St Augustine's Church
The Church on the Hill
Dodderhill is the oldest site of any of the Droitwich Churches. There was a Roman fort on this hill, and although we don't know when the first church was built here, there was an Anglo-Saxon church on this site, almost certainly first a wooden one, and then a stone building. It was significant enough for St Wulfstan to acquire the living of St Augustine's for the priory of Worcester.
A brief history
Work started on the Norman Church around 1180 AD and the building was completed around 1220AD. The crossing and north transept are the only parts of the current building to date from this time. It was a very large church, as befitted the size of the parish, which was far more extensive than it is today, including what is now Wychbold and Elmbridge. One of the medieval rectors was Thomas Cantilupe, who held it among many other livings, and later became Bishop of Hereford. He was later canonised as St Thomas of Hereford. In this period there was also a hospital near the church, and the monks who ran it worshipped in St Augustine's.
After the dissolution of the monasteries the living passed into private hands, and the churchyard was used for all the town except those living around St Peter's. The comments of contemporaries suggest it was, as its position indicated, the dominant church of the area.
Its location, however, was to bring disaster during the Civil War. In 1646AD Parliamentarians were billeted in it, and in the Royalist attack the church was fired, and exploding armaments destroyed the nave and south transept, and severely damaged the rest of the building.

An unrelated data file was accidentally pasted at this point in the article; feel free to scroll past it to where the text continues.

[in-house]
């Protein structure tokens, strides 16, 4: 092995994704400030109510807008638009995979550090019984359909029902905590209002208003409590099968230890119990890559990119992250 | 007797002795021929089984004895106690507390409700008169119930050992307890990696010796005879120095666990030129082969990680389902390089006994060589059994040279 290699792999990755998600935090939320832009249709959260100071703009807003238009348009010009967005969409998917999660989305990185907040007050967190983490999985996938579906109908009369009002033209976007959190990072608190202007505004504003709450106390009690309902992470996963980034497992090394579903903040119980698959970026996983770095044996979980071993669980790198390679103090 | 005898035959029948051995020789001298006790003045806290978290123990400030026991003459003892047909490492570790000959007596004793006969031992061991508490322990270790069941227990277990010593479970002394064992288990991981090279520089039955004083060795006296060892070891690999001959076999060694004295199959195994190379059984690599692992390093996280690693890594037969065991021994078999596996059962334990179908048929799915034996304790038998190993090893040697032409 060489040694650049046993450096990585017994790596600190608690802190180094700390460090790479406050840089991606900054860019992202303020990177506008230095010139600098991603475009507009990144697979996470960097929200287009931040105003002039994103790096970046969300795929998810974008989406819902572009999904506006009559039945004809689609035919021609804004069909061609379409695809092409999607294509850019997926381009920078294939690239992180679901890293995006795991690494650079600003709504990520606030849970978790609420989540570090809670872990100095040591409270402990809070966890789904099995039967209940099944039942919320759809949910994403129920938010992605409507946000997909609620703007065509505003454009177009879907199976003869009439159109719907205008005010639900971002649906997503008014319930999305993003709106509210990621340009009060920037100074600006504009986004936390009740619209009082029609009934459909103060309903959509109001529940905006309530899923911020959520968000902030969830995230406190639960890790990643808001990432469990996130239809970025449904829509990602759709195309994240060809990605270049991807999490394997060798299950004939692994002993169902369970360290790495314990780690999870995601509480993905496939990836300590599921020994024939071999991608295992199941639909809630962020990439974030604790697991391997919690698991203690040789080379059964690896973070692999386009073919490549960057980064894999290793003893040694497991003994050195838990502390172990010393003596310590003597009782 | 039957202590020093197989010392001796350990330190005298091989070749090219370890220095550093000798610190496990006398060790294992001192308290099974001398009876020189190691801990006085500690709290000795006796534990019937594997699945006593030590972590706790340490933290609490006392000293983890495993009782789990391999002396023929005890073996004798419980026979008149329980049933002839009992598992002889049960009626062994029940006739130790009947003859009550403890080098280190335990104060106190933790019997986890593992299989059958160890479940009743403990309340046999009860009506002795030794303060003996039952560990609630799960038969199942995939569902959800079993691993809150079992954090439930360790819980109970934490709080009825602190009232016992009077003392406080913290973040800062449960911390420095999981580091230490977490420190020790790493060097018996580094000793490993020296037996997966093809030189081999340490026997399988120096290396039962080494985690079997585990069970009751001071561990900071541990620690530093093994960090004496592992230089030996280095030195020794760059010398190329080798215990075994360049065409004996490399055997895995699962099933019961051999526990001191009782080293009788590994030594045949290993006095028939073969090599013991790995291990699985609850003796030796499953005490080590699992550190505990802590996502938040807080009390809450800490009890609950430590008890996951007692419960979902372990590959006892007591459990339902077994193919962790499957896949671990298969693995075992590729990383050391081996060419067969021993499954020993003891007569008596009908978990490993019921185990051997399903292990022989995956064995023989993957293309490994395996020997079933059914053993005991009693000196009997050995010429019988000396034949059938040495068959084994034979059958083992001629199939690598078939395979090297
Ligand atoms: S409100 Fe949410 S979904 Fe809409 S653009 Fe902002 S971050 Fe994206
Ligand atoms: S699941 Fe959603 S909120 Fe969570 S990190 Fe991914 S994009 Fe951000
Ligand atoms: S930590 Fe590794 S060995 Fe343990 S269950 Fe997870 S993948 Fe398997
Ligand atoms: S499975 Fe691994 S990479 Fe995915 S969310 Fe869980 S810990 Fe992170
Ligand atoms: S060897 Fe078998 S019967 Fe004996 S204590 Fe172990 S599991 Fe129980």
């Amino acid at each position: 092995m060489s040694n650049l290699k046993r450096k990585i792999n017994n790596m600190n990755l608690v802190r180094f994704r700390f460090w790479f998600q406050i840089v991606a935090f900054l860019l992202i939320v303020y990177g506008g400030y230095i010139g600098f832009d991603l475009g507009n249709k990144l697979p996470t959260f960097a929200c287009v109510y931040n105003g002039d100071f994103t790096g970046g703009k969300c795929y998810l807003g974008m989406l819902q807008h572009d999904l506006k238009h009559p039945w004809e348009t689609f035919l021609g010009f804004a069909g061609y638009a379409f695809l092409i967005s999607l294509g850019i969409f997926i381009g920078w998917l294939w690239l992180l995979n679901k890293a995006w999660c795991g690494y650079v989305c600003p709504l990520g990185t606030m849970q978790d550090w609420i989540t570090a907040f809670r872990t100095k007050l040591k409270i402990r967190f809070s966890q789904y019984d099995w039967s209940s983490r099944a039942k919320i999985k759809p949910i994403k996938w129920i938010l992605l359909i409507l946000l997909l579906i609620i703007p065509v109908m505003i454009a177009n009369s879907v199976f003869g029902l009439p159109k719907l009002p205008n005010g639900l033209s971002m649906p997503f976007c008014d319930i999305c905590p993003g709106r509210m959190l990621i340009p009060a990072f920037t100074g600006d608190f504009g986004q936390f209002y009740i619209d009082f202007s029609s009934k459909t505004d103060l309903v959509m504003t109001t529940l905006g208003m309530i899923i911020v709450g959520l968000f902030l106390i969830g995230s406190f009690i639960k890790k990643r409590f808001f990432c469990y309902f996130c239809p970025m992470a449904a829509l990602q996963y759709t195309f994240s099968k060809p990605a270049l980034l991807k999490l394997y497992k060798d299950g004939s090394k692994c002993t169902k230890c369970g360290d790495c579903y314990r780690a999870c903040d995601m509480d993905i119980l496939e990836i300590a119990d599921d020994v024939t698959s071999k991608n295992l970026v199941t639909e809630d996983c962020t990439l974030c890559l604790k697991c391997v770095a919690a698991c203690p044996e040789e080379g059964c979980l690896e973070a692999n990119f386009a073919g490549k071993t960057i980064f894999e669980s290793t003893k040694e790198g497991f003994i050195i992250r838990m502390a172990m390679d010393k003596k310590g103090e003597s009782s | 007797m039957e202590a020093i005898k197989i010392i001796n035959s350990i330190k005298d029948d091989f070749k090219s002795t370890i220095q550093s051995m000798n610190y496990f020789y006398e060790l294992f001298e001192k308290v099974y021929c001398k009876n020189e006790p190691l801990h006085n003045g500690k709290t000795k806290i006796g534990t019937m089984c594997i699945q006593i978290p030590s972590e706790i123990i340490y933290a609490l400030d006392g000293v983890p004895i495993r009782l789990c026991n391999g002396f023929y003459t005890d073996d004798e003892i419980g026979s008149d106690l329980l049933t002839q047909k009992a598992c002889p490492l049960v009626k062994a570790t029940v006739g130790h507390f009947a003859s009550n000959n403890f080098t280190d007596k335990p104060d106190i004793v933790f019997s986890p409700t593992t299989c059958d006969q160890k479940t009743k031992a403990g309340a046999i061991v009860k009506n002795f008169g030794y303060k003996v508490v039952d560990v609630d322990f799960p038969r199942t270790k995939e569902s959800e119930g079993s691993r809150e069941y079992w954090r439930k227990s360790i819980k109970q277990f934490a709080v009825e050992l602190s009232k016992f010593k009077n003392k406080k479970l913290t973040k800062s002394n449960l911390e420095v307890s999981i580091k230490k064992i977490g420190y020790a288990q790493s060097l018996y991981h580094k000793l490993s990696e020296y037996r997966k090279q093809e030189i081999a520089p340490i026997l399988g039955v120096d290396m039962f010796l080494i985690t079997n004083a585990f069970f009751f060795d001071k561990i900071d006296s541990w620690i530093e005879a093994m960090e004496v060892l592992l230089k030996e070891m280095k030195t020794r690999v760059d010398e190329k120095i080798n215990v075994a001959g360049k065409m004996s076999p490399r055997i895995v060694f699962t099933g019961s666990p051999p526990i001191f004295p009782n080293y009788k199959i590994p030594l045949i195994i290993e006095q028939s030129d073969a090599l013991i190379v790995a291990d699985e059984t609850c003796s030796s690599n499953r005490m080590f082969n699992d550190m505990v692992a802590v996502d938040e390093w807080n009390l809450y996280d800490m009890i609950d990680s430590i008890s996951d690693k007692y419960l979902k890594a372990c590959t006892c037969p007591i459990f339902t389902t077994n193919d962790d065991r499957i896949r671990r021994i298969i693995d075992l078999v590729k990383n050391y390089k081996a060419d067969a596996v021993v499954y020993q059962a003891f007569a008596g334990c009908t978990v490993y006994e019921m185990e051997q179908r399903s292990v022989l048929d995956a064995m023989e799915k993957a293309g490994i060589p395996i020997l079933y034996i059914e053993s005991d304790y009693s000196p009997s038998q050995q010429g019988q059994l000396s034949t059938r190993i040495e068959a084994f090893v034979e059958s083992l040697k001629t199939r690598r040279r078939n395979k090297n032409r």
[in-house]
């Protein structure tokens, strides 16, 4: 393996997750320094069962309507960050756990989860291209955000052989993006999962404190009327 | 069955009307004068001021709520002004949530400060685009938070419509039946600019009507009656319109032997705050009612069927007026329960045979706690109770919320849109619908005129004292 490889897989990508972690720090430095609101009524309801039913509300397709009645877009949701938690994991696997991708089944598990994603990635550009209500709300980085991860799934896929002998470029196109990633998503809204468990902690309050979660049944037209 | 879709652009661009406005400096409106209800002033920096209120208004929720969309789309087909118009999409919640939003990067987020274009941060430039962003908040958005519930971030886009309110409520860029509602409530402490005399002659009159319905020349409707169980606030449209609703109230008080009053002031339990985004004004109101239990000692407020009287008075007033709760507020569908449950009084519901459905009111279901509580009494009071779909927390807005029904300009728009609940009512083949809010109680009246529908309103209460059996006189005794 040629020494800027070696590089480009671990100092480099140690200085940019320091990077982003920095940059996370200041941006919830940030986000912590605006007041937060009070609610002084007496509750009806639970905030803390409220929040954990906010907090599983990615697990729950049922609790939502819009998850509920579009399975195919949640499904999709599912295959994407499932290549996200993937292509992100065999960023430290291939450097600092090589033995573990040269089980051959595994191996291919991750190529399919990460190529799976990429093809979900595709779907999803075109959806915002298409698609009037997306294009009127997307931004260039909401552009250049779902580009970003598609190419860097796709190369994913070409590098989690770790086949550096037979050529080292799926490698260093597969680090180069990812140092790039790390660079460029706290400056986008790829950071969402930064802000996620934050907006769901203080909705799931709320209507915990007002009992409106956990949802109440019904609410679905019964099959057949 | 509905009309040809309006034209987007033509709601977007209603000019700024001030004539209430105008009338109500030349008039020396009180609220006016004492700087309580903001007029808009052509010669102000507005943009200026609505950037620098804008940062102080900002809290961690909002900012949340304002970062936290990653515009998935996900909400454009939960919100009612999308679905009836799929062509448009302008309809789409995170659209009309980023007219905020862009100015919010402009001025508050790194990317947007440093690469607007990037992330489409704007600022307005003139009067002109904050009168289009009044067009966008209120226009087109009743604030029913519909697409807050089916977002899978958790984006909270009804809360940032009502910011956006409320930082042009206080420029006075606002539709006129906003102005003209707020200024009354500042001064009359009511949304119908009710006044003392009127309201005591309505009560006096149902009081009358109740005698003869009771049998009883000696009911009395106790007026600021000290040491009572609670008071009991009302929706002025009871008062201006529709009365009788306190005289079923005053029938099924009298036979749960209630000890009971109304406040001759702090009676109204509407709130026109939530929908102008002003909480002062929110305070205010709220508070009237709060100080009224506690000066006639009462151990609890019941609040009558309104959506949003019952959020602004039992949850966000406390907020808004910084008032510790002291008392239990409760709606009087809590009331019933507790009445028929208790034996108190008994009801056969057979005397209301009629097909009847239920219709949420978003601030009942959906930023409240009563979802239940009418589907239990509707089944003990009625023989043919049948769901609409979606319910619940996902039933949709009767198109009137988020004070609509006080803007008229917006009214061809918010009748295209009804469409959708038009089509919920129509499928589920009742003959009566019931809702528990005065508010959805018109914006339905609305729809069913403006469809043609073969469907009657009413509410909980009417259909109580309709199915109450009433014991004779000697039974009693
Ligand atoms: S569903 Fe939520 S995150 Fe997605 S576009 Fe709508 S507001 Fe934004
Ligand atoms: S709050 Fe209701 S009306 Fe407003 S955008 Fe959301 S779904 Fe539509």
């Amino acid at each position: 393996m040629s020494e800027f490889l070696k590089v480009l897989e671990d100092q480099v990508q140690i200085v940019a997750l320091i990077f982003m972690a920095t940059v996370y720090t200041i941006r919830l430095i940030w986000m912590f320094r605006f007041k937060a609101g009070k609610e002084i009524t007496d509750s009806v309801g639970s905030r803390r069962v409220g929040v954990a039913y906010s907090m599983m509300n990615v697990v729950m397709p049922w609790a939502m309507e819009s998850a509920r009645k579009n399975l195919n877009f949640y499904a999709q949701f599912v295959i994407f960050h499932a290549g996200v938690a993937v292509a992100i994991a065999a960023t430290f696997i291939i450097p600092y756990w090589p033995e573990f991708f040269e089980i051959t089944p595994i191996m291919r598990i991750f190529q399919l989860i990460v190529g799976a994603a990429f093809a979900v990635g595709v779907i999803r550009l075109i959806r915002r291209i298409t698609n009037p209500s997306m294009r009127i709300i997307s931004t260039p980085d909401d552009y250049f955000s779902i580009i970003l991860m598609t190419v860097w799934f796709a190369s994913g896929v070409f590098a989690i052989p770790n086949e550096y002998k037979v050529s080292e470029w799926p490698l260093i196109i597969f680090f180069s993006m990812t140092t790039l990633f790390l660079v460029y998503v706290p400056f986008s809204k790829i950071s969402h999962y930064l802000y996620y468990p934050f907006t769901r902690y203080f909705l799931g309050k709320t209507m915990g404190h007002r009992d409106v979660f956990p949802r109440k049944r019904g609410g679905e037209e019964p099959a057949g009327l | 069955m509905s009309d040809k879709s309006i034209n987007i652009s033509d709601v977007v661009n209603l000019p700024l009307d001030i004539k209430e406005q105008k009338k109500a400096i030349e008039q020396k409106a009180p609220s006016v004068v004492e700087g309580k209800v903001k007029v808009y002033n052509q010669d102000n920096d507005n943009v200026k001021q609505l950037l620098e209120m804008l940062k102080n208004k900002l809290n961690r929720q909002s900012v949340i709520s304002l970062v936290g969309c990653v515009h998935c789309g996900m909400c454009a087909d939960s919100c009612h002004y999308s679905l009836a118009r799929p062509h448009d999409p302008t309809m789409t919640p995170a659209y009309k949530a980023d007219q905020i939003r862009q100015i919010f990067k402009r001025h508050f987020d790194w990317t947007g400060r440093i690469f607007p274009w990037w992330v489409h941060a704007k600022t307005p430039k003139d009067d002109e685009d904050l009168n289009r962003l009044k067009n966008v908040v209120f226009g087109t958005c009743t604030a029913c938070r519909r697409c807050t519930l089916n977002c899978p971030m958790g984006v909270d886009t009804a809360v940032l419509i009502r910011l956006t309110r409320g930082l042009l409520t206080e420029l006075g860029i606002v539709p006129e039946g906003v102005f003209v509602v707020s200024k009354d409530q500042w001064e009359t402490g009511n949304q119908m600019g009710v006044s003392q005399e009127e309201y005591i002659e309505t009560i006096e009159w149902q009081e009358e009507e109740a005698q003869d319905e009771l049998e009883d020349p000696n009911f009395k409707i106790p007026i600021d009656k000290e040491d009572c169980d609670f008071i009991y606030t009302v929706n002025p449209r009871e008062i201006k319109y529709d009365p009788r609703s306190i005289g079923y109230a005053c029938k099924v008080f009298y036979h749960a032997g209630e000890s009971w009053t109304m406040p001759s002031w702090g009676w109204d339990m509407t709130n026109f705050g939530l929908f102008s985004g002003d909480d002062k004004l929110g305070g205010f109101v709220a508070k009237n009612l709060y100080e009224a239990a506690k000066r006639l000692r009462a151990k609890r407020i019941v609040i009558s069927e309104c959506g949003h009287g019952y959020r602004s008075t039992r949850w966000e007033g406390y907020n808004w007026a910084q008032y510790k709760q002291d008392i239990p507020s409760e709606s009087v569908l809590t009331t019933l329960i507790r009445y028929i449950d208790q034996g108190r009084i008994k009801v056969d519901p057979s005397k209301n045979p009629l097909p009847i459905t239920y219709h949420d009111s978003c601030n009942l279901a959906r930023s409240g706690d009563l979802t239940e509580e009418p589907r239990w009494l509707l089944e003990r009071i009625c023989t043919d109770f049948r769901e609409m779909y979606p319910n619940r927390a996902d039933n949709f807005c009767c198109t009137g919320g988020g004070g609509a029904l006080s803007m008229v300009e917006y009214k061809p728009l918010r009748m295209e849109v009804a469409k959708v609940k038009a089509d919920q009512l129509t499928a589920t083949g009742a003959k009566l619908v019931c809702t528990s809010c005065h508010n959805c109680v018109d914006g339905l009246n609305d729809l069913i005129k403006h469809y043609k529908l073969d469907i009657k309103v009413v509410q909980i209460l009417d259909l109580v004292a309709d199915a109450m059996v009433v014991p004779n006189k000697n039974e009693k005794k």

In the early 18th century, the tower and south transept was rebuilt, using the masonry from the damaged building, but the tower was now located over and as part of, the south transept. The building retains this extremely unusual T-shape and positioning of the tower today. Various internal decorations and furnishings were added both at this time, and then again in a late Victorian re-ordering, when new stained glass windows were added.
The tower contains a fine peal of eight bells, and visiting groups often come to ring them.
The Church today
At the very end of the 20th century the church was re-ordered again, and the altar moved to the west end, to sit in the centre of the crossing, so that all parts of the church looked in towards it. A new extension was constructed, creating a welcome area with kitchen and toilets, as well as providing full wheelchair access. There still remains work to be done in re-siting the baptistery, and creating a new chapel for personal prayer.
The unusual nature of the space means that everyone in the church can see someone else's face during worship, rather than the backs of people's heads, and this creates a warm sense of fellowship during the services. St Augustine's life is centred on the Eucharist, which is celebrated in a relaxed but formal style, incorporating a wide range of contemporary and traditional music.